what is the meaning of stop down?

Discussion in 'Beginner Questions' started by skye_lee, Apr 8, 2009.

  1. i know what is f numbers it's the size of the aperture.
    but when it says (in photography lesson (book or magazine) "f4 stoped down to f16" what is that mean?
    set my lens aperture at f4 then what?
    please help me.
    thanks in advanced.
     
  2. It simply means to set the aperture to a smaller number. But remember you have to set the ISO or shutter speed accordingly to compensate. Hope this helps.
     
  3. Regarding: "f4 stoped down to f16"
    "f4" id's the lens (it's max aperture", and "stoped down to f16" means to set it to f16.
    The expression "stop" comes from past cameras with apertures that were opened/closed to preset metal tangs, or stops.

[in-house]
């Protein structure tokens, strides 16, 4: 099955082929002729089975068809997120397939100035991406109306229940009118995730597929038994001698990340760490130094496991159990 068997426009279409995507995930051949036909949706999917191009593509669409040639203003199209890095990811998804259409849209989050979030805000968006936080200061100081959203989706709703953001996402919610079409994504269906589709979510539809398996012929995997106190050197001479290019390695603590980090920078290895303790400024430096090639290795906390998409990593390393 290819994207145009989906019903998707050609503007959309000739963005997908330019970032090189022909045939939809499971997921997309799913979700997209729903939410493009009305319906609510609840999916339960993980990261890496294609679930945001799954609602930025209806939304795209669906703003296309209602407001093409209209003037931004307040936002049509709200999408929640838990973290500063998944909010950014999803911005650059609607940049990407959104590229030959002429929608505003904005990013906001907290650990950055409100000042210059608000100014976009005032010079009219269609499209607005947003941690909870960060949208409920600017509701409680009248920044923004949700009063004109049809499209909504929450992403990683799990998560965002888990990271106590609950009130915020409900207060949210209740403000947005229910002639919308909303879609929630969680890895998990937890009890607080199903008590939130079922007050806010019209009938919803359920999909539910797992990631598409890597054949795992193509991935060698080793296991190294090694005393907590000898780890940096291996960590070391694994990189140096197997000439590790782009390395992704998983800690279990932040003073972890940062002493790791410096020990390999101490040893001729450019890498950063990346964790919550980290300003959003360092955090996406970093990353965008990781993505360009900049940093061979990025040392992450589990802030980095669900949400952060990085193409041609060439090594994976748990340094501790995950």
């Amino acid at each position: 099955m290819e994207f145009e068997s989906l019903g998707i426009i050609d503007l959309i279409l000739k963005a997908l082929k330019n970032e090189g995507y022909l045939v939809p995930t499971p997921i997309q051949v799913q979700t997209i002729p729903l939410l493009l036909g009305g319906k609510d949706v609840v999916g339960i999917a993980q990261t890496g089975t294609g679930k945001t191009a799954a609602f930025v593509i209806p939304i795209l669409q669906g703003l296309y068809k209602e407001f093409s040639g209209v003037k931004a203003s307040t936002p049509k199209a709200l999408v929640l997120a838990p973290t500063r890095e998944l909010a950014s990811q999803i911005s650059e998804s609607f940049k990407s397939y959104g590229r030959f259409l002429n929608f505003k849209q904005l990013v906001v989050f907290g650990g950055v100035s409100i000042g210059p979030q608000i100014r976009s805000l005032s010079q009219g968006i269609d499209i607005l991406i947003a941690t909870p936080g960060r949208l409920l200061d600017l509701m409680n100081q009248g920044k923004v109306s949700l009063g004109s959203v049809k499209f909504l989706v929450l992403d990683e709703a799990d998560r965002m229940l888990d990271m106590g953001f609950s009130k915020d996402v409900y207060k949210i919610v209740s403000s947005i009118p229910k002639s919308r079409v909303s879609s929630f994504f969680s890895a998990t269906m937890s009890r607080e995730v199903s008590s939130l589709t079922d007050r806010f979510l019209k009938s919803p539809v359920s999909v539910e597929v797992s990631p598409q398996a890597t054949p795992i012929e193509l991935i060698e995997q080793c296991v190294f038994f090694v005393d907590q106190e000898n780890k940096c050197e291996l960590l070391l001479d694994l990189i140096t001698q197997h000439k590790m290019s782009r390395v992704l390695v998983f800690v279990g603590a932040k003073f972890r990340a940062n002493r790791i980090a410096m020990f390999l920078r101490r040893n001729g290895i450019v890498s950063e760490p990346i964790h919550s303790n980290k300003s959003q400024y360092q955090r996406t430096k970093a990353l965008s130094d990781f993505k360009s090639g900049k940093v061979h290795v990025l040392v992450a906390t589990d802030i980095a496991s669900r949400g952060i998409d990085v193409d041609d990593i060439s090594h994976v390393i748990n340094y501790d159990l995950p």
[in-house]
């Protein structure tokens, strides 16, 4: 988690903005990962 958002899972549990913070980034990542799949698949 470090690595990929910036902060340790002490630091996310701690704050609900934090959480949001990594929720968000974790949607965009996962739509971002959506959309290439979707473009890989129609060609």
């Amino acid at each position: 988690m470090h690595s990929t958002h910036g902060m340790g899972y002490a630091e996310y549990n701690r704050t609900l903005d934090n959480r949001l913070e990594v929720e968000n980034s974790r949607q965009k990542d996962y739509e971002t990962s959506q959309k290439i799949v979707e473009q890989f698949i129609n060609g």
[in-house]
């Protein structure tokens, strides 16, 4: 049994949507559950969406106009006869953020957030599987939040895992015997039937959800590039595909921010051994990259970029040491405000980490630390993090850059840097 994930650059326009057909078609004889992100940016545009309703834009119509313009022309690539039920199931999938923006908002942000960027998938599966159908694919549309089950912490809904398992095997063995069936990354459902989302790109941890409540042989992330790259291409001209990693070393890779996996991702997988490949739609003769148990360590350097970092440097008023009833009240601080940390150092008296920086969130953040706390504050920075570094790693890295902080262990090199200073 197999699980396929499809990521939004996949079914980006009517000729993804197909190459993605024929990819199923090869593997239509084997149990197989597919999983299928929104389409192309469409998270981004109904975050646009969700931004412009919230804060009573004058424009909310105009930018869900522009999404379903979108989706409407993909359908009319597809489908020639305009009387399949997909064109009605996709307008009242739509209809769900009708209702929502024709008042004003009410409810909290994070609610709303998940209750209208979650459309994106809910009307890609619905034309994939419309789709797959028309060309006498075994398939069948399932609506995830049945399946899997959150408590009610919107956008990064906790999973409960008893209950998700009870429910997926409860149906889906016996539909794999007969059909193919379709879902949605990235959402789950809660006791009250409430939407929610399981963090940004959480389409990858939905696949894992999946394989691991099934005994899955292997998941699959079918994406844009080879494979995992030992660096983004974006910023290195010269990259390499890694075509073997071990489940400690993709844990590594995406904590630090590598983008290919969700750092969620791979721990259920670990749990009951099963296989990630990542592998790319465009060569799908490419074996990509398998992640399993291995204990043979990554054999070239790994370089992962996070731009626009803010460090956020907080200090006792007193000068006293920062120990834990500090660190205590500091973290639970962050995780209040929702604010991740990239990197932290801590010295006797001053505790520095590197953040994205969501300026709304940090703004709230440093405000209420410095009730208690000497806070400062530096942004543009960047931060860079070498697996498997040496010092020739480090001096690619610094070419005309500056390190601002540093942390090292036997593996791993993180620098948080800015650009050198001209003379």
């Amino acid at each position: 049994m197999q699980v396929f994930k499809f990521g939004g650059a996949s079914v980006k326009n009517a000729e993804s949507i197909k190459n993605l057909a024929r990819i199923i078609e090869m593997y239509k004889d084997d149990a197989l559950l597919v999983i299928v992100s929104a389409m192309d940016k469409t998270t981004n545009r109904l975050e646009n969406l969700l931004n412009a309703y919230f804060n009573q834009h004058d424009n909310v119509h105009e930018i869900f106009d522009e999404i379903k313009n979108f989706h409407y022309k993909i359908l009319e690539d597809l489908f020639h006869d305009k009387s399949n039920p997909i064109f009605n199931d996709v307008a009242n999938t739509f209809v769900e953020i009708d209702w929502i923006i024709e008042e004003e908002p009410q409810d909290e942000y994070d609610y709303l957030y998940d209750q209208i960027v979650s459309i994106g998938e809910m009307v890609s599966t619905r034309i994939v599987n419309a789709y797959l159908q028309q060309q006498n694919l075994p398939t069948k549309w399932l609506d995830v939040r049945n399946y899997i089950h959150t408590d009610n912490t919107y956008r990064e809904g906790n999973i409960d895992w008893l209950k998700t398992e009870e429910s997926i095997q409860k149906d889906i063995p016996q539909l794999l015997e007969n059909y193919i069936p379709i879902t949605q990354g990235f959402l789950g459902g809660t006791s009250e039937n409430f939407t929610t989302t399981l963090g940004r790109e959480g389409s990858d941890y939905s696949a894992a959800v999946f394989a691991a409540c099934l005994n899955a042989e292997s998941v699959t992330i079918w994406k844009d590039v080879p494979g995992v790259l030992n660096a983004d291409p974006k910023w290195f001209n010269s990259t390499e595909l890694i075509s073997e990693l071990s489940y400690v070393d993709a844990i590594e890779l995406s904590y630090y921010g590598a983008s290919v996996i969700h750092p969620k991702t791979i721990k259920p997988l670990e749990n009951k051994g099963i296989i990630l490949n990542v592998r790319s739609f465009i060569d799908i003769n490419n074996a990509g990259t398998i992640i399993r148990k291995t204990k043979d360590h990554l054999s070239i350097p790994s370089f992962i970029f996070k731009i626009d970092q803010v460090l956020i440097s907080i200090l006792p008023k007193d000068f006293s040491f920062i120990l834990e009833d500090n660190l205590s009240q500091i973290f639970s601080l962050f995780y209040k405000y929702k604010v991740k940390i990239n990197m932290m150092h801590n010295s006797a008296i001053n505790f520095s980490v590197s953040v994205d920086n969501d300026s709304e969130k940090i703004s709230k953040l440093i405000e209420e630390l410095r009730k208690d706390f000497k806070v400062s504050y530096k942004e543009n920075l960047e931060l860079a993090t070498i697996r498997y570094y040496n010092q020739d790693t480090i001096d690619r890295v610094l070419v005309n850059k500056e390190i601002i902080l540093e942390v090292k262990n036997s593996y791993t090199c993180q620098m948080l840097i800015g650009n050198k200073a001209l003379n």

4. .
    "Stop down" ALSO usually means "stop down metering", which means lens aperture setting must be manually stopped down to your specific choice of actual aperture for each shot in order to allow the in-camera through-the-lens metering to calculate an accurate exposure, and is required for proper automatic corresponding shutter speed setting for your chosen ISO sensor sensitivity when using non-camera-linked lenses such as old 42mm thread or other old manual aperture operation lenses on new Pentax KA mount cameras, cameras that otherwise "talk" to and know how to predict and operate modern electronic lenses that are designed to work on them. Modern automatic lenses don't need to have their apertures stopped down in order to meter properly. We often say:
    • Q: Can I use my dad's old film camera's manual lenses on my new DSLR?